“Groping for the Perfect Song” is one of two numbers written for the Fashion Jungle that explore songwriting angst, although this is less about staring at the blank page and more about circumstances and motivations.
“Groping,” finished in 1982, and 1983’s “Nothing to Say” were responses to the FJ’s early emphasis on original material. The quality of our songwriting was such that we wanted recognition for it — but there were never enough original tunes. Writing a song about insecurity about songwriting (twice, no less) isn’t high inspiration, but at least it was honest.
And, as those swingin’ teens on American Bandstand used to say, “Groping” has a good beat and you can dance to it.
This concert recording, direct from the soundboard, is rough but I like it. On stage is the longest-lasting FJ lineup: drummer Ken Reynolds and bassist Steve Chapman, along with me singing and abusing the Stratocaster. (Keyboardist Kathren Torraca also performed with us during this show, but not on “Groping.”)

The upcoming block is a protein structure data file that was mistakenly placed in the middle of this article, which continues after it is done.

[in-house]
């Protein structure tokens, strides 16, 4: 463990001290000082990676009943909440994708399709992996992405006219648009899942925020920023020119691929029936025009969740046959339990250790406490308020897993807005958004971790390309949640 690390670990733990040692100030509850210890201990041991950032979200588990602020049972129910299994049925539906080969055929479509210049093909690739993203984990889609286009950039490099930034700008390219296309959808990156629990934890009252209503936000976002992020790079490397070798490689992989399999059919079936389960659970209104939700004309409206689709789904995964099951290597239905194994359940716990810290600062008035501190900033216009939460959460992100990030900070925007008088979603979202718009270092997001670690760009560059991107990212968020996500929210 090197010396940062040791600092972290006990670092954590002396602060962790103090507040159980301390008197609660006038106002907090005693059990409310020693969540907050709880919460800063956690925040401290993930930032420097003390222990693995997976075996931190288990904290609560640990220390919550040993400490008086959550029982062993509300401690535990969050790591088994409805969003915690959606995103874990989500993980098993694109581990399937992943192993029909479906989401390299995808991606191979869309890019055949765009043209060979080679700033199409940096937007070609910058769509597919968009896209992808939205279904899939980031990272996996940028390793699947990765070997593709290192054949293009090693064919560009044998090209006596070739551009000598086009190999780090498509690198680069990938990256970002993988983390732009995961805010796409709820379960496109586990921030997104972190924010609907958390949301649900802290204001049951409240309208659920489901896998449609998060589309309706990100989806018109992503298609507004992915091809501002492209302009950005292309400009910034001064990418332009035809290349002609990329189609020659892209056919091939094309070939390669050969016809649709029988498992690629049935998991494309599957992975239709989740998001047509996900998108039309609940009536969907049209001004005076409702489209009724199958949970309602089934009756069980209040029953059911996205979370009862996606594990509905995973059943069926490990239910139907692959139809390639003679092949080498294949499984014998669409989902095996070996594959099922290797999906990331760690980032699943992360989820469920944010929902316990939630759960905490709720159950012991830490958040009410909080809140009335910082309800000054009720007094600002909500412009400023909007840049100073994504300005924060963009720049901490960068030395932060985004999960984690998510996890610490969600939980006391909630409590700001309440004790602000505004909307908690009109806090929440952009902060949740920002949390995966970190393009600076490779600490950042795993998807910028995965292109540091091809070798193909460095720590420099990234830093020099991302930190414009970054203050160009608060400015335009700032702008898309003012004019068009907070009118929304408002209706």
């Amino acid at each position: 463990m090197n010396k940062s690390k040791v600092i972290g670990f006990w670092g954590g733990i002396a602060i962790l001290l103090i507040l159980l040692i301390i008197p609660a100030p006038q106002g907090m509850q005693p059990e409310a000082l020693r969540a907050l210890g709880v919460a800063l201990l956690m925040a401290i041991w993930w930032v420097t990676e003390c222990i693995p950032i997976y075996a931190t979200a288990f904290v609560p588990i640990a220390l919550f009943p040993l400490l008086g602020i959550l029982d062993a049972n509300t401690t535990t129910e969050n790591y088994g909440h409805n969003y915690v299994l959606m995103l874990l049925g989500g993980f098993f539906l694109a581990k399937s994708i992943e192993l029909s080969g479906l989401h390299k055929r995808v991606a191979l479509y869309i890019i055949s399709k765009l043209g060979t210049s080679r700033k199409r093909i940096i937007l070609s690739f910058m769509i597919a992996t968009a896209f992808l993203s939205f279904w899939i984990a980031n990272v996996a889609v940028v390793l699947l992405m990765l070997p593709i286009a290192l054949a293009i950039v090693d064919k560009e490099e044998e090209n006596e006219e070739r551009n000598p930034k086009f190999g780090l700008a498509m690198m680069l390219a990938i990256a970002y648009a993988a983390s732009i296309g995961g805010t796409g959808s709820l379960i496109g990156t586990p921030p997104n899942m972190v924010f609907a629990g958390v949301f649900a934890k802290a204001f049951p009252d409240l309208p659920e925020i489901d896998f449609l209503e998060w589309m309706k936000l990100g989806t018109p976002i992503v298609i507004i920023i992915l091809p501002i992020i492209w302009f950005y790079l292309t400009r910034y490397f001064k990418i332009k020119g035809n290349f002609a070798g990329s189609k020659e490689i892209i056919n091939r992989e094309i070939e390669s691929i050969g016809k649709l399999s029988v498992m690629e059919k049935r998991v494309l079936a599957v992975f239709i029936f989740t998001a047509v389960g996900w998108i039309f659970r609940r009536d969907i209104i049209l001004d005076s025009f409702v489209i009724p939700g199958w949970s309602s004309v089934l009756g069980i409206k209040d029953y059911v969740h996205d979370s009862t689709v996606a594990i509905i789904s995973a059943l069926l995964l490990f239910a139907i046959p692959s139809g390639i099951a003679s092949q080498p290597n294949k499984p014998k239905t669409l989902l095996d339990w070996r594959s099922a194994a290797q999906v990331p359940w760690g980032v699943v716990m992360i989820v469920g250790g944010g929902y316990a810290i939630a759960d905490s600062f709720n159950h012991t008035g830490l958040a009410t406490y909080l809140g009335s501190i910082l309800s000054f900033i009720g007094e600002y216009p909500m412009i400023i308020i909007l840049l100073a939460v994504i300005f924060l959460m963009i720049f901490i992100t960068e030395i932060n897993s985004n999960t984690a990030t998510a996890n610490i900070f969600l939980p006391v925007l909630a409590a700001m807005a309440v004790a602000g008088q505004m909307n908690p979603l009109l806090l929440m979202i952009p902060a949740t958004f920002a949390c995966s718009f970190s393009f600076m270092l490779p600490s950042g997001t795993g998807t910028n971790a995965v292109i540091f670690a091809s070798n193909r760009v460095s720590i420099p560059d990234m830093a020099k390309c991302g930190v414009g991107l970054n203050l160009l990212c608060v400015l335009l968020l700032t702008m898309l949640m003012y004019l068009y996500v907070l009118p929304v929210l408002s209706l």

The concert took place in a rambling brick pile in Portland, Maine, that has seen nightspots and eateries come and go. (I personally performed at four of them, at least.) Located at the corner of Market and Middle streets, it housed the Rathskellar in the late 1970s, Ruby Begonia’s in the 1980s, and the Big Easy in the ’90s.
And as I recall, the nightclub It’s Magic had just gone belly up there in 1983 when some promoter dreamed up an April Fool’s Day show featuring local and regional punk–New Wave bands. We were one of three or four acts booked, with headliners possibly including Boston’s famed Neighborhoods (or was it Lou Miami & The Kozmetix? Or Pastiche?).
Hear “Groping for the Perfect Song” below! Buy it on Bandcamp! (Below, the Fashion Jungle in action in 1982: Doug Hubley, Ken Reynolds and Steve Chapman. Photo by Jeff Stanton. Above: songwriting setup, Maine Idyll, 2017. Photo by Doug Hubley. “Groping for the Perfect Song” copyright © 1983 by Douglas L. Hubley. All rights reserved. )